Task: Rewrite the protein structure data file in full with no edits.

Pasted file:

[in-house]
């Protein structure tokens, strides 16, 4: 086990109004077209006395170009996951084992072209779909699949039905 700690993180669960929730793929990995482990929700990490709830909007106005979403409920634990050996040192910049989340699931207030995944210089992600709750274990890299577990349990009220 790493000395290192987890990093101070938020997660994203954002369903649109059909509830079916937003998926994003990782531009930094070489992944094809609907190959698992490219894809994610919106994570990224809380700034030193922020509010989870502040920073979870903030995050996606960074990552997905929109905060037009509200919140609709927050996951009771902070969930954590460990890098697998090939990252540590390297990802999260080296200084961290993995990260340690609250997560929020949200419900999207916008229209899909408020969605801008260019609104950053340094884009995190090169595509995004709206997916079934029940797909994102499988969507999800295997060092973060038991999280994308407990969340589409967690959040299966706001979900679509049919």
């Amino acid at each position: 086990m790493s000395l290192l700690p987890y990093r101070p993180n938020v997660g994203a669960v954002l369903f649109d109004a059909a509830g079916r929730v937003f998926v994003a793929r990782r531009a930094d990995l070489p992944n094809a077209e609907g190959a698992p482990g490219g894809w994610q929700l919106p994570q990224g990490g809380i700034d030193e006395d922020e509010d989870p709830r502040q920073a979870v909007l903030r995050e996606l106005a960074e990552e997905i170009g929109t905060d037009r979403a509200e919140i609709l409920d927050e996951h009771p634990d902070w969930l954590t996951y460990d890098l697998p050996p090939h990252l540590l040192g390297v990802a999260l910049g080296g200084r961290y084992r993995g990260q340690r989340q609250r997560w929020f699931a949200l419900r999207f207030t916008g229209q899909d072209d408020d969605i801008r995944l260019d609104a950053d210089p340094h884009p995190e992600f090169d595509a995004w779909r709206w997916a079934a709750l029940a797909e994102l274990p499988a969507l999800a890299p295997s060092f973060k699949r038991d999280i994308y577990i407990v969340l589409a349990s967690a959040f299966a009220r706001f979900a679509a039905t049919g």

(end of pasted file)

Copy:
[in-house]
């Protein structure tokens, strides 16, 4: 086990109004077209006395170009996951084992072209779909699949039905 700690993180669960929730793929990995482990929700990490709830909007106005979403409920634990050996040192910049989340699931207030995944210089992600709750274990890299577990349990009220 790493000395290192987890990093101070938020997660994203954002369903649109059909509830079916937003998926994003990782531009930094070489992944094809609907190959698992490219894809994610919106994570990224809380700034030193922020509010989870502040920073979870903030995050996606960074990552997905929109905060037009509200919140609709927050996951009771902070969930954590460990890098697998090939990252540590390297990802999260080296200084961290993995990260340690609250997560929020949200419900999207916008229209899909408020969605801008260019609104950053340094884009995190090169595509995004709206997916079934029940797909994102499988969507999800295997060092973060038991999280994308407990969340589409967690959040299966706001979900679509049919």
């Amino acid at each position: 086990m790493s000395l290192l700690p987890y990093r101070p993180n938020v997660g994203a669960v954002l369903f649109d109004a059909a509830g079916r929730v937003f998926v994003a793929r990782r531009a930094d990995l070489p992944n094809a077209e609907g190959a698992p482990g490219g894809w994610q929700l919106p994570q990224g990490g809380i700034d030193e006395d922020e509010d989870p709830r502040q920073a979870v909007l903030r995050e996606l106005a960074e990552e997905i170009g929109t905060d037009r979403a509200e919140i609709l409920d927050e996951h009771p634990d902070w969930l954590t996951y460990d890098l697998p050996p090939h990252l540590l040192g390297v990802a999260l910049g080296g200084r961290y084992r993995g990260q340690r989340q609250r997560w929020f699931a949200l419900r999207f207030t916008g229209q899909d072209d408020d969605i801008r995944l260019d609104a950053d210089p340094h884009p995190e992600f090169d595509a995004w779909r709206w997916a079934a709750l029940a797909e994102l274990p499988a969507l999800a890299p295997s060092f973060k699949r038991d999280i994308y577990i407990v969340l589409a349990s967690a959040f299966a009220r706001f979900a679509a039905t049919g």